The deceased, it appears, was a habitual drunkard addicted to drinking, amongst other things, methylated spirits. He had many convictions for drunkenness, molesting the police and assault. On the day in question his behaviour was aggressive and he was making a nuisance of himself in Argyll Square. The accused came up to Martin complaining about allegedly indecent behaviour by him towards his wife. A quarrel developed and the accused struck him a blow causing him to fall to the ground. He was assisted to his feet and then followed the accused, who had made his way towards “Messrs Boots’s shop”. Martin was shouting at him whereupon the accused gave him what was described by witnesses variously as “a smart blow on the face” or “more a jab than a blow” causing him to fall to the ground. Martin became unconscious and never regained consciousness. The medical evidence was that there was no fracture of the skull but there was a haemorrhage within the skull which could have been caused by Martin’s head having come into contact with the road surface. The post mortem revealed that the deceased was “sodden with drink” and there was medical evidence that the amount of methylated spirits drunk by the deceased had an effect on the arteries whereby blood vessels would tend to be more easily ruptured than normal. In this discouraging situation for the Crown at the end of its case, the Advocate Depute indicated that he was withdrawing the libel so far as charging the accused with murder but would be asking for a verdict of culpable homicide. The presiding judge stated that in his opinion the Advocate Depute was exercising “a wise discretion.”
The accused gave evidence to the effect that Martin was pestering him and waving his hands in an aggressive manner. In trying to get rid of him, he finally gave him a jab. He had no intention of seriously hurting him.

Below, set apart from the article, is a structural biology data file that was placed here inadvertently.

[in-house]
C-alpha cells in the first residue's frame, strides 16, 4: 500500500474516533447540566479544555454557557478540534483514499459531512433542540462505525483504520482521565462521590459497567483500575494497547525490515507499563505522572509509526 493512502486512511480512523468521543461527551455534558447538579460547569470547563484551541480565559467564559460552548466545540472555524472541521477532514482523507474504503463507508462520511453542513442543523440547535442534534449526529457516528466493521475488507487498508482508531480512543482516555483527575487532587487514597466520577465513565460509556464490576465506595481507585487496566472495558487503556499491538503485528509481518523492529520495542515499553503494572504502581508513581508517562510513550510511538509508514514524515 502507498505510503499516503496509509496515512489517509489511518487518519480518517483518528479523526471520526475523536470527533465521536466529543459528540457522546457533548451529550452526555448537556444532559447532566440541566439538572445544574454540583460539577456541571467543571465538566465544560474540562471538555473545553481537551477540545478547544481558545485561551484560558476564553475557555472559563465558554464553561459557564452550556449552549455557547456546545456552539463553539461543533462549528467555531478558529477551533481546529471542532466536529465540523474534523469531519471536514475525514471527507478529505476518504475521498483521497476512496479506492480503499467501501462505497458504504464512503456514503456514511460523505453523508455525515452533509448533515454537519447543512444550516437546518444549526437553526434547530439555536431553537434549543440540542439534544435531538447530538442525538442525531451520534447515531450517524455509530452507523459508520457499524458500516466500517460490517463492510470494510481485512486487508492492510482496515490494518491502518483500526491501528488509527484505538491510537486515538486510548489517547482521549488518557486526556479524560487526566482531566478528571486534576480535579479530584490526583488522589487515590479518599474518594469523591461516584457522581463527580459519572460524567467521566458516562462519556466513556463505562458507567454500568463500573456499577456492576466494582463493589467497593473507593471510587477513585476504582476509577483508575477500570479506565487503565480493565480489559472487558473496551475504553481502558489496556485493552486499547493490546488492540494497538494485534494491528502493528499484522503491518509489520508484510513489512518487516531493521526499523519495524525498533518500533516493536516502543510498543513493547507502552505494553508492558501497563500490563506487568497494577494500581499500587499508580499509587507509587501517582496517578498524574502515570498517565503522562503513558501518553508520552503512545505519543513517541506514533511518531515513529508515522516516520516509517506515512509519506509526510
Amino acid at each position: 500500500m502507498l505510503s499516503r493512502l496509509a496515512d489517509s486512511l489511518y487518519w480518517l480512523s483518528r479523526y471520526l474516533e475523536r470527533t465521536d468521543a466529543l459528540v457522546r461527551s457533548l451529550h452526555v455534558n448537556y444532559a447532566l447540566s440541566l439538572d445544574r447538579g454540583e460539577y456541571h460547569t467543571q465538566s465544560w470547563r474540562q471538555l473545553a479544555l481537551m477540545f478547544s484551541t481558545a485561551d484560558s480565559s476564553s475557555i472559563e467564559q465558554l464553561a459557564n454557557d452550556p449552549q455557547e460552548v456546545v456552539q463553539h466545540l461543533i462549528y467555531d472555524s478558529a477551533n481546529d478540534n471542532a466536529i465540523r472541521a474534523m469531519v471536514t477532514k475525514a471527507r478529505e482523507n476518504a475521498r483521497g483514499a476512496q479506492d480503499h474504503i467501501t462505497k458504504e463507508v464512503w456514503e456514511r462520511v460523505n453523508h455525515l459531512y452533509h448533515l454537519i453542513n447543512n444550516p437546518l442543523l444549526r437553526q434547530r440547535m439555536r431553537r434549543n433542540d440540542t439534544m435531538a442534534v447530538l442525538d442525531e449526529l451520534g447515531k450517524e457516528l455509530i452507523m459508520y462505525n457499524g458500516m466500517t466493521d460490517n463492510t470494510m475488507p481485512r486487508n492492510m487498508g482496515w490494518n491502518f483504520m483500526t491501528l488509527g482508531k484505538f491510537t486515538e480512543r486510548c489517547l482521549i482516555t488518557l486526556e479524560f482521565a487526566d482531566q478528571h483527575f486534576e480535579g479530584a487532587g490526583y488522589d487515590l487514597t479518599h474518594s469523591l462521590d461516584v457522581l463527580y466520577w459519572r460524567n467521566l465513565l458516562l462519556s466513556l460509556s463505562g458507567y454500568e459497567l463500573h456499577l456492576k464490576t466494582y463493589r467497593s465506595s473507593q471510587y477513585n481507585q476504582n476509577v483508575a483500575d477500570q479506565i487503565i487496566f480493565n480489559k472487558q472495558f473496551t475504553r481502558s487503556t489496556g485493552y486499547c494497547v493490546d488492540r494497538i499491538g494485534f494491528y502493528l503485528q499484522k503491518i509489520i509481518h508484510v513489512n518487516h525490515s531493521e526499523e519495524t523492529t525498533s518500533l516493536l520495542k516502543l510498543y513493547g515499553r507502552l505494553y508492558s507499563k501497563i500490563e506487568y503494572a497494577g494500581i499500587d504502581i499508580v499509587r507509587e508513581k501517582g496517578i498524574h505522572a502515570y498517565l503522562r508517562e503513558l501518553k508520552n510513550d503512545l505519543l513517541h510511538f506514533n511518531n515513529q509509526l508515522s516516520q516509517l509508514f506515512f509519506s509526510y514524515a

After speeches from counsel and directions given by the judge, the jury retired and after five minutes they returned with a unanimous verdict of not guilty. To have convicted Ledwidge of culpable homicide, the jury would have had to be satisfied that he had assaulted Martin and that the result of the assault was his death. That verdict was clearly open to the jury if they were satisfied that the blow was of the character described as “a smart blow.” On the other hand it was open to the jury to regard “the jab” as described by the accused in evidence as a means merely of ridding himself from Martin’s unwelcome attentions without any intention to do him any harm. Whatever the legal niceties the jury clearly took a broad and unhesitating view of the justice of the matter.
When the verdict was announced applause broke out in the court and the public were rebuked by Lord Wark, saying, “This is a court of justice. It is not a theatre”. This admonition was quite appropriate in the circumstances, but in a wider context his Lordship was arguably wrong. Looking at the pageantry of the occasion, the guard of honour, the halberdiers, the trumpeters, the tolling of the Parish Church bell, the procession, the crowds, the wigs and gowns, the tension of the trial, and the jury’s verdict, it can be fairly described as pure theatre. It is said that afterwards there was some mutterings from higher authority about the cost of such a magnificent display as a setting for a trial concerning a minor scuffle which happened to have fatal consequences. In retrospect, it does not matter. Justice had been dispensed at justiciary level since at least the late Middle Ages and Inveraray justice was raised to permanent, if controversial, prominence by the Appin murder trial and the novels of Robert Louis Stevenson. So it was fitting that the end of this long association should be carried out with style.
After scolding those who applauded in court, Lord Wark addressed the magistrates and Town Council congratulating them on the rarity of serious crime in Argyll. It was over 25 years since the High Court had been in Inveraray and he sincerely hoped that “Another similar period would elapse before another court was held.” In fact, exactly 20 years later a order was made making Oban the circuit town for Argyll instead of Inveraray. Only the handsome court house and jail now so well exhibited remain as a memorial to these times.
In reporting the trial which was about to take place the Oban Times stated “Lord Wark will hold an official or circuit dinner in the evening in the Argyll Arms Hotel at which there will be at least 30 guests.” There is no record as to how well this occasion was enjoyed.